KELLY JOE PHELPS –
BROTHER SINNER & THE WHALE
2012 – Black Hen Music
This tremendous guitarist, singer and songwriter is usually placed under the Blues or Americana umbrella but on this excellent album he blends these with a little folksy sensibility and even at times a jazziness, into what is
predominately a Gospel album. The sound is very sparse, with just Kelly’s warm, expressive vocals and incredible guitar playing on this mellow of sound but powerful in content recording. He has long ploughed his own musical furrow, never being guided by commerce, always producing music that he is comfortable
with and whilst steeped in tradition, has a nice feel of originality. His guitar playing is often compared to the late great John Fahey’s, a comparison that Kelly is flattered by but with his degree of guitar playing virtuosity it is a more than justifiable comparison. Of course Kelly also has a pleasant singing voice and a laid back style which probably endears him to the average fan more than Fahey’s style ever did.
On this recording there are ten vocal tracks and two instrumentals, with many of the lyrics being inspired by the Old Testaments ‘Book of Jonah’ and all written by Kelly Joe. Despite being a predominately ‘gospel album’ there is nothing preachy about the lyrics, perhaps more of an emphasis on what he feels are the strengths of religion but without being overtly ‘religious.’ Any potential listeners seeing the album described as ‘gospel’shouldn’t be put off by thinking they are going to hear a gospel choir supporting Kelly Joe on a lot of hymns! This is far from the reality, although there is a feeling of being incredibly passionate and committed to the subject matter, but also with a feeling of reflection and summing up of his lifes path.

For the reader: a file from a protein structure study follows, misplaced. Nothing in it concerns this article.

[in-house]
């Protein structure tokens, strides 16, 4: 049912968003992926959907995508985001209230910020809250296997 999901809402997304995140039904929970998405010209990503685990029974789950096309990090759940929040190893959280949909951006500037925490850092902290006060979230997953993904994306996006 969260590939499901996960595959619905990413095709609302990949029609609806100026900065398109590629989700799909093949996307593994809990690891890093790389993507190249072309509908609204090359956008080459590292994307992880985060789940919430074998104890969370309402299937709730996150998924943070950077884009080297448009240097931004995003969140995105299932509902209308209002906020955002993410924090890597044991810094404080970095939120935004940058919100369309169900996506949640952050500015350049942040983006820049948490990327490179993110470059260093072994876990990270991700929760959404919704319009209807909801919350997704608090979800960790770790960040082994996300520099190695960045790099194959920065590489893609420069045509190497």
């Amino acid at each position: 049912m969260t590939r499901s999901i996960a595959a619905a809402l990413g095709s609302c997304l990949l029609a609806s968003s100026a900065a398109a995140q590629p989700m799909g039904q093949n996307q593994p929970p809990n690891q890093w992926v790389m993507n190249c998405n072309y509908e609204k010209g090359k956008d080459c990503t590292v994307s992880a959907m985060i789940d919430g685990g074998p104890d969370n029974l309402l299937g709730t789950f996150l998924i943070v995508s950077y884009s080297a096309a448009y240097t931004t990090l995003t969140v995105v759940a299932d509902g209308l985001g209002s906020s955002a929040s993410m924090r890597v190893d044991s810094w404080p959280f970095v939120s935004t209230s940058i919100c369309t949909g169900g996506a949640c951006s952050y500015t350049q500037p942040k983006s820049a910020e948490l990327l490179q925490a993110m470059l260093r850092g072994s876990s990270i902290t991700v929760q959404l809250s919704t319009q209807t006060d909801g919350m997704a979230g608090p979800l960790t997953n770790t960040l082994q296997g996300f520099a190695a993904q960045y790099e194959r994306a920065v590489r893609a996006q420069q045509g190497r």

This is an album that despite it’s themes possesses great musicality thanks to Kelly’s masterly
blending of his virtuosic guitar playing with powerful songs and excellent vocals, with voice and guitar allowing each other plenty of space so that if you wish you can concentrate on either or both. This should apply to all albums but often doesn’t, but on this recording it certainly does thanks to the superb production by Steve Dawson.
The two tremendous instrumentals are Spit me outta the Whale, a quite spectacular piece of playing on which the Fahey comparisons are most obvious and album closer, the just as good Brother
Pilgrim. In the case of the vocals, all of the songs are skillfully written, sung and played with most being around the same tempo. Goodbye to Sorrow is a lovely gospel song about redemption, whilst Hope in the Lord to provide has a bluesy/jazzy feel with some beautiful slide guitar playing. I’ve been converted has probably the most overtly religious lyrics on the album but played and sung as a passionate blues song that would have impressed the great Blind Willie McTell.
An album with lyrical content such as this is likely to attract few new fans but existing fans may well think this is a return to form by this highly skilled and original artist and some may even think it’s his best yet!